➜ How he can improve: Being healthy helps. Goode had a full offseason worth of improvement both on the court with his teammates and coaches and off it with strength and conditioning coach Adam Fletcher. The rest is just continued progress still early in his career (given last year's injury). Remain a consistent shooter. Rebound more. And continue to build off last year's growth as a defender.

➜ What his role will be this season: Illinois' three-point shooting last season ranked among the least efficient efforts in program history. That was with Goode making 42 percent of his limited attempts from beyond the arc. A full season from the taller guard should help even more given he's a career 39 percent three-point shooter and connected at a 40-percent clip as a high school senior at Fort Wayne (Ind.) Homestead.

Dain Dainja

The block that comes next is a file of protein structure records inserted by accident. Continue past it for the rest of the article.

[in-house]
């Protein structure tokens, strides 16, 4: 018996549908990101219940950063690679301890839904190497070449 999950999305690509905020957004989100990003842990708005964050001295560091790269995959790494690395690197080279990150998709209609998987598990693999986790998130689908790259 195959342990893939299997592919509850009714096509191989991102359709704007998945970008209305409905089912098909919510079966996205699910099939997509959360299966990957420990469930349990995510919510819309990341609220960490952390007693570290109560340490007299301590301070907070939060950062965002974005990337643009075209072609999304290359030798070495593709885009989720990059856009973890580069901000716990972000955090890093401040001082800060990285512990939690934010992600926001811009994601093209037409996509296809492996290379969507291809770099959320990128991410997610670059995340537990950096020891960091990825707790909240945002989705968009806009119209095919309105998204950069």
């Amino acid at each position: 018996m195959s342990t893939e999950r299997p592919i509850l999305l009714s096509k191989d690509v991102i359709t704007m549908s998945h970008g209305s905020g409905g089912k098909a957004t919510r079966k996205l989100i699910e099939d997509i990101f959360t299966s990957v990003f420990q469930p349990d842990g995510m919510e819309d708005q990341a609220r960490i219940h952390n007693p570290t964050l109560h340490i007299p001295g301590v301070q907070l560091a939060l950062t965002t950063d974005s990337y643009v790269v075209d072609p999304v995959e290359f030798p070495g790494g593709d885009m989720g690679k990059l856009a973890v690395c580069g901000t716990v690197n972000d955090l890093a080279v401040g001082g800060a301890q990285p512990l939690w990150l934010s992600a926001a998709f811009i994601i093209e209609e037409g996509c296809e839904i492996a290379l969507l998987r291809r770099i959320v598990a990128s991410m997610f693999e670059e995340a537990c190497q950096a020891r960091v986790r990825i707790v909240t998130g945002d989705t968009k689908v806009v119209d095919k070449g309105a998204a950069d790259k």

➜ Hometown: Brooklyn Park, Minn.

➜ Position: Forward

➜ Vitals: 6-9, 255

➜ Number: 42

➜ What he did last season: Last season was Dainja's third in college, but first actually getting on the court. The big man redshirted as a true freshman on Baylor's 2020-21 team that won a national title because of an injury and transferred to Illinois amid the 2021-22 season after playing three minutes in three games for the Bears. Dainja's first real opportunity coincided with a breakout season, as he averaged 9.5 points and 5.5 rebounds for the Illini.

➜ How he can improve: It's a typical offseason trope that players are in the best shape of their lives. For Dainja, it's true, after he has slimmed down from 270 pounds to 255 pounds, and his conditioning is the best it's been. From a basketball standpoint, Dainja is focused on being more patient with the ball in his hands in the post. Defensively, the focus has to be on pick-and-roll coverage.

➜ What his role will be this season: The only information about Illinois' rotation at hand is two exhibition games, but it seems like Underwood is leaning toward Dainja being the first frontcourt option off the bench. How much Dainja ultimately plays will at least be partially dictated by matchups. The Illini will need him against some of the other bigs they'll face (i.e. Zach Edey), but his defense could dictate his ultimate role.